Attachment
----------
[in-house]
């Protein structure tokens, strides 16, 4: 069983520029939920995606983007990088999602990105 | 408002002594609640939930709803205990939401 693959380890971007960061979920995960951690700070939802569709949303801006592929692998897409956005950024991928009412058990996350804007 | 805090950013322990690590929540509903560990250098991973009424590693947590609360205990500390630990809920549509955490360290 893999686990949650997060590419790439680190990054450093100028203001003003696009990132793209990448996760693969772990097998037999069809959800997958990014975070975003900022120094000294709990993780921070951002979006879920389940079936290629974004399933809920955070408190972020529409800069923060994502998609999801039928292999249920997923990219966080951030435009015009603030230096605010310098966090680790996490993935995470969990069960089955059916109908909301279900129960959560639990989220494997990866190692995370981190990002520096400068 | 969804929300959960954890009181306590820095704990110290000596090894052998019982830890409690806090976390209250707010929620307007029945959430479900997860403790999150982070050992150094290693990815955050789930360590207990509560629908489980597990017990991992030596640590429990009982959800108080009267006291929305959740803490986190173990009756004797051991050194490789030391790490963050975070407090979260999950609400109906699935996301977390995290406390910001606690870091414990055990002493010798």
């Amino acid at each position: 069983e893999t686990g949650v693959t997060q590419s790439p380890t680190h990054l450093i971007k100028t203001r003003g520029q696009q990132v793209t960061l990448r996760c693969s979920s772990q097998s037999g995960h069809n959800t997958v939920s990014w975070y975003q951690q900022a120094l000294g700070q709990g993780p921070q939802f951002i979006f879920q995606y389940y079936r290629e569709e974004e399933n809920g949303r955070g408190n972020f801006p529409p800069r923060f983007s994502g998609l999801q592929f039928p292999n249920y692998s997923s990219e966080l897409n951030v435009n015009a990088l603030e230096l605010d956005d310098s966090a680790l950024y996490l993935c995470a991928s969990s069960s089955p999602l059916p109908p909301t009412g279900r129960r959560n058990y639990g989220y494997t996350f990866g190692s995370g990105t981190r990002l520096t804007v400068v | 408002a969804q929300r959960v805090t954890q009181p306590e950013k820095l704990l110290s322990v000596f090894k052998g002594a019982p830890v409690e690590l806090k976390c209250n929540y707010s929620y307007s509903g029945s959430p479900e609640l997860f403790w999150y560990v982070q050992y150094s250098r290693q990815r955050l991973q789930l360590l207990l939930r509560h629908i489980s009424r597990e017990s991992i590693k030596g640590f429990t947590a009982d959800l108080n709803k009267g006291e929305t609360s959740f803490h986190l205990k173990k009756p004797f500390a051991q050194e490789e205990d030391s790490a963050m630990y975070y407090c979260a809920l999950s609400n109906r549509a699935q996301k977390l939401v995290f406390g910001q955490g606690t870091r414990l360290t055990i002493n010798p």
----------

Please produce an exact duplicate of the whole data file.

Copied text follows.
[in-house]
């Protein structure tokens, strides 16, 4: 069983520029939920995606983007990088999602990105 | 408002002594609640939930709803205990939401 693959380890971007960061979920995960951690700070939802569709949303801006592929692998897409956005950024991928009412058990996350804007 | 805090950013322990690590929540509903560990250098991973009424590693947590609360205990500390630990809920549509955490360290 893999686990949650997060590419790439680190990054450093100028203001003003696009990132793209990448996760693969772990097998037999069809959800997958990014975070975003900022120094000294709990993780921070951002979006879920389940079936290629974004399933809920955070408190972020529409800069923060994502998609999801039928292999249920997923990219966080951030435009015009603030230096605010310098966090680790996490993935995470969990069960089955059916109908909301279900129960959560639990989220494997990866190692995370981190990002520096400068 | 969804929300959960954890009181306590820095704990110290000596090894052998019982830890409690806090976390209250707010929620307007029945959430479900997860403790999150982070050992150094290693990815955050789930360590207990509560629908489980597990017990991992030596640590429990009982959800108080009267006291929305959740803490986190173990009756004797051991050194490789030391790490963050975070407090979260999950609400109906699935996301977390995290406390910001606690870091414990055990002493010798």
């Amino acid at each position: 069983e893999t686990g949650v693959t997060q590419s790439p380890t680190h990054l450093i971007k100028t203001r003003g520029q696009q990132v793209t960061l990448r996760c693969s979920s772990q097998s037999g995960h069809n959800t997958v939920s990014w975070y975003q951690q900022a120094l000294g700070q709990g993780p921070q939802f951002i979006f879920q995606y389940y079936r290629e569709e974004e399933n809920g949303r955070g408190n972020f801006p529409p800069r923060f983007s994502g998609l999801q592929f039928p292999n249920y692998s997923s990219e966080l897409n951030v435009n015009a990088l603030e230096l605010d956005d310098s966090a680790l950024y996490l993935c995470a991928s969990s069960s089955p999602l059916p109908p909301t009412g279900r129960r959560n058990y639990g989220y494997t996350f990866g190692s995370g990105t981190r990002l520096t804007v400068v | 408002a969804q929300r959960v805090t954890q009181p306590e950013k820095l704990l110290s322990v000596f090894k052998g002594a019982p830890v409690e690590l806090k976390c209250n929540y707010s929620y307007s509903g029945s959430p479900e609640l997860f403790w999150y560990v982070q050992y150094s250098r290693q990815r955050l991973q789930l360590l207990l939930r509560h629908i489980s009424r597990e017990s991992i590693k030596g640590f429990t947590a009982d959800l108080n709803k009267g006291e929305t609360s959740f803490h986190l205990k173990k009756p004797f500390a051991q050194e490789e205990d030391s790490a963050m630990y975070y407090c979260a809920l999950s609400n109906r549509a699935q996301k977390l939401v995290f406390g910001q955490g606690t870091r414990l360290t055990i002493n010798p």